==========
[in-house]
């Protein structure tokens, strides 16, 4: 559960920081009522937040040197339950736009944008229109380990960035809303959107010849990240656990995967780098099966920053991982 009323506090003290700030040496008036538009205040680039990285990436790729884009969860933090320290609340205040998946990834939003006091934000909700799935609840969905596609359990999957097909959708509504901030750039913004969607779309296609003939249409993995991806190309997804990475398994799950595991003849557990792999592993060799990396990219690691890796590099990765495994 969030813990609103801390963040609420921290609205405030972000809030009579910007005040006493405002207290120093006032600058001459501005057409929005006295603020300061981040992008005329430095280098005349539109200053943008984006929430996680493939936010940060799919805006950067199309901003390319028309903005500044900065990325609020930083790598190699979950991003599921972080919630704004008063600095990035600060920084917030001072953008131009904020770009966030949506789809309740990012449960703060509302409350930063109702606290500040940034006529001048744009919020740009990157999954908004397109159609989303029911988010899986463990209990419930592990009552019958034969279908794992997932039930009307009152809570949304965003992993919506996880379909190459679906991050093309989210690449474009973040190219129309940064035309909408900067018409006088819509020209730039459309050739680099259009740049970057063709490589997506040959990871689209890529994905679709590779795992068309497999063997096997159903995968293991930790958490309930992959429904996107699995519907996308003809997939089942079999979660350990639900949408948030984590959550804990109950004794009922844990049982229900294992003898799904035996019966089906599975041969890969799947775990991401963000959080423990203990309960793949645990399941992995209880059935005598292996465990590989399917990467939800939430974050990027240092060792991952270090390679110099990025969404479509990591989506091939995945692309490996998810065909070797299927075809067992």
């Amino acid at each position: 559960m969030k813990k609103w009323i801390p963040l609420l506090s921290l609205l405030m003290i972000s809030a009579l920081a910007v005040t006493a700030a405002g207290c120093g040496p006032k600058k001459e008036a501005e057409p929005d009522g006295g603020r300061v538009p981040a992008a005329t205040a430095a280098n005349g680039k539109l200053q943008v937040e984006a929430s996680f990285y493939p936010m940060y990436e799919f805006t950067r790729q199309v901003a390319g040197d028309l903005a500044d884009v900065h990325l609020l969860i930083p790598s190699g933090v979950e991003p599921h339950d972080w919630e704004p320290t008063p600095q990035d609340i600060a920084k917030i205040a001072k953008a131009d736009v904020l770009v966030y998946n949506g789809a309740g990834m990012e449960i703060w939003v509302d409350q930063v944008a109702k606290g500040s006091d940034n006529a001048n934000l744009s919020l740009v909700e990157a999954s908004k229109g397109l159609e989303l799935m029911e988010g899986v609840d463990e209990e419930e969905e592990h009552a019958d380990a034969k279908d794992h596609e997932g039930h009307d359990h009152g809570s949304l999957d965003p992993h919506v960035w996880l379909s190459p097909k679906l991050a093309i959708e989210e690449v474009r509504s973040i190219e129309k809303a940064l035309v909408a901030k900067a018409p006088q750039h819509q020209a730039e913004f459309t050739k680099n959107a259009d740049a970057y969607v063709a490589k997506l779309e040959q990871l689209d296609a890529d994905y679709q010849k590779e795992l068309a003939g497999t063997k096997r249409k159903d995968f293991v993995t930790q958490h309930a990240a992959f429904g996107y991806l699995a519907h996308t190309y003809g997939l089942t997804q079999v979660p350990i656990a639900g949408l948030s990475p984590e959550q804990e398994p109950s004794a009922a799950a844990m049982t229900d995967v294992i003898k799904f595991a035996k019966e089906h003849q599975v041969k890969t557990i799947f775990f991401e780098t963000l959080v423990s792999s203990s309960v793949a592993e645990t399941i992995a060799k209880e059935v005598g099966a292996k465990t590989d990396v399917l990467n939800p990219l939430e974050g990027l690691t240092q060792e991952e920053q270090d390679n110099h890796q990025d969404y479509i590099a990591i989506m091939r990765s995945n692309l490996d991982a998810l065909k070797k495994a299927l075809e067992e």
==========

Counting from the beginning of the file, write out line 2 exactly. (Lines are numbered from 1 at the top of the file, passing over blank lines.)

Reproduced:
């Protein structure tokens, strides 16, 4: 559960920081009522937040040197339950736009944008229109380990960035809303959107010849990240656990995967780098099966920053991982 009323506090003290700030040496008036538009205040680039990285990436790729884009969860933090320290609340205040998946990834939003006091934000909700799935609840969905596609359990999957097909959708509504901030750039913004969607779309296609003939249409993995991806190309997804990475398994799950595991003849557990792999592993060799990396990219690691890796590099990765495994 969030813990609103801390963040609420921290609205405030972000809030009579910007005040006493405002207290120093006032600058001459501005057409929005006295603020300061981040992008005329430095280098005349539109200053943008984006929430996680493939936010940060799919805006950067199309901003390319028309903005500044900065990325609020930083790598190699979950991003599921972080919630704004008063600095990035600060920084917030001072953008131009904020770009966030949506789809309740990012449960703060509302409350930063109702606290500040940034006529001048744009919020740009990157999954908004397109159609989303029911988010899986463990209990419930592990009552019958034969279908794992997932039930009307009152809570949304965003992993919506996880379909190459679906991050093309989210690449474009973040190219129309940064035309909408900067018409006088819509020209730039459309050739680099259009740049970057063709490589997506040959990871689209890529994905679709590779795992068309497999063997096997159903995968293991930790958490309930992959429904996107699995519907996308003809997939089942079999979660350990639900949408948030984590959550804990109950004794009922844990049982229900294992003898799904035996019966089906599975041969890969799947775990991401963000959080423990203990309960793949645990399941992995209880059935005598292996465990590989399917990467939800939430974050990027240092060792991952270090390679110099990025969404479509990591989506091939995945692309490996998810065909070797299927075809067992």